Sunday, November 30, 2014

Never Be So Forceful in Blog Titles!

and by the way...I am back with my barber Edris.

I couldn't find the new barber--somehow his store front must have changed and of course there is no address to use or follow.

So I am back with Edris--I have been there five times, taking people each time...he has no idea we had broken up!

Saturday, November 29, 2014

A Moment in Abu Dhabi



Every now and then the universe has an uncanny way of reaching out, tapping me on the shoulder, and bringing me back down to earth. Sometimes the message is delivered to remind me of something that I’ve forgotten or maybe just to grab my attention in the midst of my usual frenetically packed schedule. Other times I feel the tap as a big jolt that leads to an important discovery or decision—like the realization that hit me early one morning around dawn in the Abu Dhabi airport.

On October 8th I was changing planes from Amman and heading back for a week in the United States, and needed to find Gate 86 in the Abu Dhabi airport. I was a little groggy since there was practically no sleep at all on that flight from Amman (it did leave at 3:30 AM), and I had not been in this new part of this airport before.  I noticed extraordinary plants, but didn’t have time to relish their presence—my flight had left Amman very late and I needed to get to Gate 86 immediately or I might not even make my Chicago-bound flight. I usually love looking around in new airports and feeling the vibe they have created for travelers, whether a shopping vibe like in Charles de Gaulle airport in Paris, or the zoo and butterflies and sunflowers in Singapore’s user-friendly airport. Waiting in airports (which I do frequently) actually allows me some solitude to think about things. But this morning, I am rushing around, trying to get my bearings, and hope that a sign will pop out of anywhere alerting me where I might find Gate 86. I am trying not to be distracted by the food court at the center of this terminal. Finally, I see a map of the airport and I scan and scour the map until my eyes land on the mark that shows where I am at that moment, pointing out the spot with bold red arrows and the words in English, You Are Here.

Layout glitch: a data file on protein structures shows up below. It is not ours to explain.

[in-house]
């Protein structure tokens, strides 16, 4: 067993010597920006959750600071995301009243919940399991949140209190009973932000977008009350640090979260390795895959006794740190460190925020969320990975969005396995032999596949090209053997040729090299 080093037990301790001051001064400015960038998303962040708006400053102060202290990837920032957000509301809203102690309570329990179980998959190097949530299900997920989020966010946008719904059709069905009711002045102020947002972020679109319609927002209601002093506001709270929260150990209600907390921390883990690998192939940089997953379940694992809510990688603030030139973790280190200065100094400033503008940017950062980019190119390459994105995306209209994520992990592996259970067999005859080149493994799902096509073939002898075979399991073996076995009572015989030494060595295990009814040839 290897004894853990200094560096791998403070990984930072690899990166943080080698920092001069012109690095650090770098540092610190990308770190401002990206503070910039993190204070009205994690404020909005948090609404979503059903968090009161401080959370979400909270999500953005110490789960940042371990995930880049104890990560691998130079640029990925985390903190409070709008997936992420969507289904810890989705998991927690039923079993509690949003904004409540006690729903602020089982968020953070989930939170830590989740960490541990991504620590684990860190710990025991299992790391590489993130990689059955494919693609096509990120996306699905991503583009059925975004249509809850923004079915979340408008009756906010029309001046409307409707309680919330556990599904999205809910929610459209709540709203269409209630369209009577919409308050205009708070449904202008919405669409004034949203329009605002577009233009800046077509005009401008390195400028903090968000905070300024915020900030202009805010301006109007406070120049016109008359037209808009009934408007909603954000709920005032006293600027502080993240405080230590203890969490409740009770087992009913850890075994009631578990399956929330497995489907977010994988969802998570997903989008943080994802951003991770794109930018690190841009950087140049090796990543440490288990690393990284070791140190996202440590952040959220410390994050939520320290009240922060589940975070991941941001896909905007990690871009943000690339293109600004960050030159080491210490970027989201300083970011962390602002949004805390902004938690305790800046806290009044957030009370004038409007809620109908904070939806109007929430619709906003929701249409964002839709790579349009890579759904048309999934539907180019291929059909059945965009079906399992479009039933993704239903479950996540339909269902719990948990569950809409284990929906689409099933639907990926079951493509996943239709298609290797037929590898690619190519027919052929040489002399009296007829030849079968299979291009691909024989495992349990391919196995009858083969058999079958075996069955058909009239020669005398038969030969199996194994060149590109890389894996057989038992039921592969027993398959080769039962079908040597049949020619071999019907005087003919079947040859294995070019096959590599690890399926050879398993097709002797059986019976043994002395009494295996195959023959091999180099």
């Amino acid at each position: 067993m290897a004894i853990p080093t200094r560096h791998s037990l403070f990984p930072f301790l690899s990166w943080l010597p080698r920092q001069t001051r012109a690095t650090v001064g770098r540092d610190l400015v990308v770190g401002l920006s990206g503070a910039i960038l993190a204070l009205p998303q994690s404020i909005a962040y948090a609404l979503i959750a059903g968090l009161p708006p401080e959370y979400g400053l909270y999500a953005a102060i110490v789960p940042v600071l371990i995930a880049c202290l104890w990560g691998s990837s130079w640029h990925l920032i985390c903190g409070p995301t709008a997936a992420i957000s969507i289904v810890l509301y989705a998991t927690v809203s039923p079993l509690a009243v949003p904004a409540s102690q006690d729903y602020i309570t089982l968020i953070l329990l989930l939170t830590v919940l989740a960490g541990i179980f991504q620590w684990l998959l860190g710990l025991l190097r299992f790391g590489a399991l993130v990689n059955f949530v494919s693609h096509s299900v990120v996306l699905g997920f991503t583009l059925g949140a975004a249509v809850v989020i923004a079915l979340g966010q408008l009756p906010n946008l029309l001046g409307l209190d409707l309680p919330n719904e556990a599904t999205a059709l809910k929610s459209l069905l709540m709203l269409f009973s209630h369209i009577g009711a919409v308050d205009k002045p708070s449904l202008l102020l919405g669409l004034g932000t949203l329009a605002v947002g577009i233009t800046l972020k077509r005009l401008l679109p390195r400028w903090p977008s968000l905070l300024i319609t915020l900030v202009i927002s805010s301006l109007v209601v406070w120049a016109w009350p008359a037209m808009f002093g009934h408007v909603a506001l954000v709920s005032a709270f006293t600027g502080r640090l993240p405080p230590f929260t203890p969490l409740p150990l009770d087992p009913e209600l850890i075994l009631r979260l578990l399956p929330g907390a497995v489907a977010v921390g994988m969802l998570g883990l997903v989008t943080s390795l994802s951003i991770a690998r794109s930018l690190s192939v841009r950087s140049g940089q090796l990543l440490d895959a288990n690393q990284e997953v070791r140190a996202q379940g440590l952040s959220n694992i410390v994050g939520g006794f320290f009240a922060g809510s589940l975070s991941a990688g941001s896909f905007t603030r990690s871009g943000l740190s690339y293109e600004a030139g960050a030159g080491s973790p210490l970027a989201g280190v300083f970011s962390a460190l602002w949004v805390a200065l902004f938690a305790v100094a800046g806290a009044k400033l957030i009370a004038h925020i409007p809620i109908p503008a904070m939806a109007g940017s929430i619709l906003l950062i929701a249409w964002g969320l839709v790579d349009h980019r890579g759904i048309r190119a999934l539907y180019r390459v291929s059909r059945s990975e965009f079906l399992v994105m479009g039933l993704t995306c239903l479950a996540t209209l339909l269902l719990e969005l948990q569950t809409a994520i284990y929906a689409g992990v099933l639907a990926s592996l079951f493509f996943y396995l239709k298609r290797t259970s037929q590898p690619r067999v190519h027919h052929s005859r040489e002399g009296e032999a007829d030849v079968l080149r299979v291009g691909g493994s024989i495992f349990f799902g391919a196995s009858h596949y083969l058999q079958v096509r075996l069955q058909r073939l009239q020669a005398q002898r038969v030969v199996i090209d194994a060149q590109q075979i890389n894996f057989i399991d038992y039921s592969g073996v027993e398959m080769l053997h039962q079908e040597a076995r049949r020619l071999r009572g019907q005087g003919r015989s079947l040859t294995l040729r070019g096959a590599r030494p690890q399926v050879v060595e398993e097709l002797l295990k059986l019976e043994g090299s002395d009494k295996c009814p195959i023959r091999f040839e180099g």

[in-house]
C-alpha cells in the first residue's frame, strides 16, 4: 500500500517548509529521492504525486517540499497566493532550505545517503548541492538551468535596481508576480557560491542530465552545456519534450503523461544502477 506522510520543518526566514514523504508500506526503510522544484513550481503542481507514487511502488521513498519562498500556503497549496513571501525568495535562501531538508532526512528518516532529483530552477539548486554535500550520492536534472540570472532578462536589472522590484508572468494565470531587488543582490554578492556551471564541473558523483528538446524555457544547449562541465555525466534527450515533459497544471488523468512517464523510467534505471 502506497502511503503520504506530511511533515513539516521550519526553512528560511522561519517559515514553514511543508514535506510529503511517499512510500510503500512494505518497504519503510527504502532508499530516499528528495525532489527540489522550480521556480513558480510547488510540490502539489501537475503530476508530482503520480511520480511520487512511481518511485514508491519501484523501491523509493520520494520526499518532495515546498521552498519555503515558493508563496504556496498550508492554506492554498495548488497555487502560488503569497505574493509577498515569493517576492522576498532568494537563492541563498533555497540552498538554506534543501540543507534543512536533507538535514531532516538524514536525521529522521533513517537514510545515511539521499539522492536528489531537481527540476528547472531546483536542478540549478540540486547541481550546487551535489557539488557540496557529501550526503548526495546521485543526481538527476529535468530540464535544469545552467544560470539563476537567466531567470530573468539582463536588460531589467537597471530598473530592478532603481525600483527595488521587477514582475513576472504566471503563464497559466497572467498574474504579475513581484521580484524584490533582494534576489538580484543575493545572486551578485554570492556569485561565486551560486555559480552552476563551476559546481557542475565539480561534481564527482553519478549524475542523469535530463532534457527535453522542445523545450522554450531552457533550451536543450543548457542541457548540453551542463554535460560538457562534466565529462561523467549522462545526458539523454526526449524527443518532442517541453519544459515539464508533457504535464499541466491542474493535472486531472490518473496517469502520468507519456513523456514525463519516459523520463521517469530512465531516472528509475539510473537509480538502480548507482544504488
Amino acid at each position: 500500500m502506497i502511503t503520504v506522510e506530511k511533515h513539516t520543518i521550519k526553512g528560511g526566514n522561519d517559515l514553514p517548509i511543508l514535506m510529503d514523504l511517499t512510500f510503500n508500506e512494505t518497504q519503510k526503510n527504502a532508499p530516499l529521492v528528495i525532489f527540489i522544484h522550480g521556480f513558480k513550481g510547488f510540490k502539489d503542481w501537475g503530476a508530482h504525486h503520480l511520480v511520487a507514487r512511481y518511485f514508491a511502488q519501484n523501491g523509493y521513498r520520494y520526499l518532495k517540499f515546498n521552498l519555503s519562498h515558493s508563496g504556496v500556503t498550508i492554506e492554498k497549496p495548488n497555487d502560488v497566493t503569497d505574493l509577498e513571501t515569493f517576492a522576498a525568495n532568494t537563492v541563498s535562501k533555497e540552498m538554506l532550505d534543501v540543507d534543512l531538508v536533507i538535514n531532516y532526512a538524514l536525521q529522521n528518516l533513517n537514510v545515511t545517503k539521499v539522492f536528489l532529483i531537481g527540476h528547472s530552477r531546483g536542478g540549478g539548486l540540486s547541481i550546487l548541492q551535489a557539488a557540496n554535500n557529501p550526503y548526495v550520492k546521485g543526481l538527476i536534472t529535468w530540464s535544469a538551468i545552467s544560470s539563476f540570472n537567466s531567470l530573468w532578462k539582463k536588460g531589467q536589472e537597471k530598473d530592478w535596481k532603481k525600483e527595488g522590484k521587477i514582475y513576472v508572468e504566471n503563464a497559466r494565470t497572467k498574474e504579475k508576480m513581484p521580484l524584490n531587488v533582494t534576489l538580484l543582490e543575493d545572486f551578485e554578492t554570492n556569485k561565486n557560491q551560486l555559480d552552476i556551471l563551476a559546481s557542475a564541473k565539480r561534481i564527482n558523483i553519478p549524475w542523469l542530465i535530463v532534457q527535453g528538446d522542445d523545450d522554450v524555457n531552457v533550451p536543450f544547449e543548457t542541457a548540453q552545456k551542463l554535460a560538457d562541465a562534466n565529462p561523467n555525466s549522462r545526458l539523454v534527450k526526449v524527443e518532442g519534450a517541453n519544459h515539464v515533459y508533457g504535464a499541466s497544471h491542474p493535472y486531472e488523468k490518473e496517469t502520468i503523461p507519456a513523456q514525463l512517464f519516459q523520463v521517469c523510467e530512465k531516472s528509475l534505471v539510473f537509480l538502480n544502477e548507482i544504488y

Those three words, intended to state the obvious, do have a congratulatory vibe, don’t they? Wouldn’t it be helpful, I muse for a second, if we could start every day with a map and a marker to tell us: You Are Here ???!!! Ahhh…

That’s when I felt the proverbial tap on my shoulder. My first reaction was to ask myself if, as the map tells me, I am here where exactly is that? More to the point: how did I get here? In truth, these aren’t easy questions to answer. But seeing as I live abroad and continually must answer to friends and family in the United States why I feel the need to continue to live and work in the Middle East—I realize that that’s cause for reflection. Clich├ęd as it sounds—staring at that map suddenly brought me face-to-face with the past and a life lived, for the most part, at full throttle.